on_error: continue
    on_failure: exit
    with:
      success: false
      backoff: 0
      count-: 2
    until:
      - $ctx.success
      - $ctx.count
    steps:
      - if:
          - $ctx.backoff
        wait: '{{ .ctx.backoff }}s'
      - call_function: $ctx.func
      - export:
          count: '{{ sub (int .ctx.count) 1 }}'
          success: '{{ eq .labels.status "success" }}'
          backoff: '{{ .ctx.backoff | default 10 | int | mul 2 }}'
    no_export:
      - success
      - count
      - backoff

Hooks

Hooks are child workflows executed at a specified moments in the parent workflow’s lifecycle. It is a great way to separate auxiliary work, such as sending heartbeat, sending slack messages, making an announcement, clean up, data preparation etc., from the actual work. Hooks are defined through context data, so it can be pulled in through predefined contexts, which makes the actual workflow seems less cluttered.

For example,

contexts:
  _events:
    '*':
      hooks:
        - on_first_action: workflow_announcement
  opsgenie:
    '*':
      hooks:
        - on_success:
            - snooze_alert

rules:
  - when:
      source:
        system: foo
        trigger: bar
    do:
      call_workflow: do_something

  - when:
      source:
        system: opsgenie
        trigger: alert
    do:
      context: opsgenie
      call_workflow: do_something

In the above example, although not specifically spelled out in the rules, both events will trigger the execution of workflow_announcement workflow before executing the first action. And if the workflow responding to the opsgenie.alert event is successful, snooze_alert workflow will be executed.

The supported hooks:

Contextual Data

Contextual data is the key to stitch different events, functions, drivers and workflows together.

Sources

Every workflow receives contextual data from a few sources:

Since the data are received in that particular order listed above, the later source can override data from previous sources. Child workflow context data is independent from parent workflow, anything defined in with or inherited will only be in effect during the life cycle of current workflow, except the exported data. Once a field is exported, it will be available to all outer workflows. You can override this by specifying the list of fields that you don’t want to export.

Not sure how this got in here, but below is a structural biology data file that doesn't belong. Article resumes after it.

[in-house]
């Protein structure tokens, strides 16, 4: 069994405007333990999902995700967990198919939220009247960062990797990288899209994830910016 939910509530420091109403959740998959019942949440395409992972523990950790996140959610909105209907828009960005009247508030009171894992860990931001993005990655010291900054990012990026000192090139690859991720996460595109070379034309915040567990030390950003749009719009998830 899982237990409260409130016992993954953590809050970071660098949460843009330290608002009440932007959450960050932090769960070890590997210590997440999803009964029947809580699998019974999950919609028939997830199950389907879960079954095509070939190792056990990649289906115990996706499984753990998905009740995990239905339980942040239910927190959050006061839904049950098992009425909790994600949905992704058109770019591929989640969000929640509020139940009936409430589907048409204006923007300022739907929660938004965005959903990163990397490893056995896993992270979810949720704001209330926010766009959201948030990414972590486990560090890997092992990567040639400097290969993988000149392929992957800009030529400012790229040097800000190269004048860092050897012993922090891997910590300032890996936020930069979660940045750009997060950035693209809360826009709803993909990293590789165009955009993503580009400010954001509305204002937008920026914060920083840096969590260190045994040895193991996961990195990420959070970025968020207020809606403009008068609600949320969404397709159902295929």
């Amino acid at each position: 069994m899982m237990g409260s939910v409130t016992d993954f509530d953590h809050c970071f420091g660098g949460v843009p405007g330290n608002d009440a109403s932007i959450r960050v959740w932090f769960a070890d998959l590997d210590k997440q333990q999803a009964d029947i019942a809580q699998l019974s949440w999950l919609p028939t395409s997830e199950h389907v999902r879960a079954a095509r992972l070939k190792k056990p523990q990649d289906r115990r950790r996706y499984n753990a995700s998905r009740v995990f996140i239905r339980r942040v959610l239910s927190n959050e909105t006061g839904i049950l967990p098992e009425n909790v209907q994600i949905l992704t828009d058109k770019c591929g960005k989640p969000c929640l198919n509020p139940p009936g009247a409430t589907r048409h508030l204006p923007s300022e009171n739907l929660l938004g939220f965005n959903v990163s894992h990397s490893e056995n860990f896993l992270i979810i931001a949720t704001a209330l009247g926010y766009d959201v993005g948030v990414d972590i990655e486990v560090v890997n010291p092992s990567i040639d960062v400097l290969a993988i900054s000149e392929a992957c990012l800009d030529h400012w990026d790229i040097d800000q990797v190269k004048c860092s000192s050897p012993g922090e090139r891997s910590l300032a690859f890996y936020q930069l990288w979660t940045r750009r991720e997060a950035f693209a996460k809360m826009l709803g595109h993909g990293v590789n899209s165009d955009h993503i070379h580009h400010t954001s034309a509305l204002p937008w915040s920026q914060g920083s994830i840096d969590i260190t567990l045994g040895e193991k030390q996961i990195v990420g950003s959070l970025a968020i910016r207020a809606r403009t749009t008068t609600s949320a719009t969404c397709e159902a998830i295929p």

Pay attention to the example retry_func_count_with_exp_backoff in the previous section. In order to not contaminate parent context with temporary fields, we use no_export to block the exporting of certain fields.

Interpolation

We can use interpolation in workflows to make the workflow flexible and versatile. You can use interpolation in most of the fields of a workflow. Besides contextual data, other data available for interpolation includes:

It is recommended to avoid using event and data in workflows, and stick to ctx as much as possible. The raw unexposed data might eventually be deprecated and hidden. They may still be available in system definition.

DipperCL provides following ways of interpolation:

See interpolation guide for detail on how to use interpolation.

Merging Modifier

When data from different data source is merged, by default, map structure is deeply merged, while all other type of data with the same name is replaced by the newer source. One exception is that if the data in the new source is not the same type of the existing data, the old data stays in that case.

For example, undesired merge behaviour:

---
workflows
  merge:
    - export:
        data: # original
          foo: bar
          foo_map:
            key1: val1
          foo_list:
            - item1
            - item2
          foo_param: "a string"
    - export:
        data: # overriding
          foo: foo
          foo_map:
            key2: val2
          foo_list:
            - item3
            - item4
          foo_param: # type inconsistent
            key: val

After merging with the second step, the final exported data will be like below. Notice the fields that are replaced.

data: # final
  foo: foo
  foo_map:
    key1: val1
    key2: val2
  foo_list:
    - item3
    - item4
  foo_param: "a string"

We can change the behaviour by using merging modifiers at the end of the overriding data names.

Usage:

var is an example name of the overriding data, the following character indicates what type of merge modifier to use.

Essential Workflows

We have made a few helper workflows available in the honeydipper-config-essentials repo. Hopefully, they will make it easier for you to write your own workflows.

notify

Sending a chat message using configured system. The chat system can be anything that provides a say and a reply function.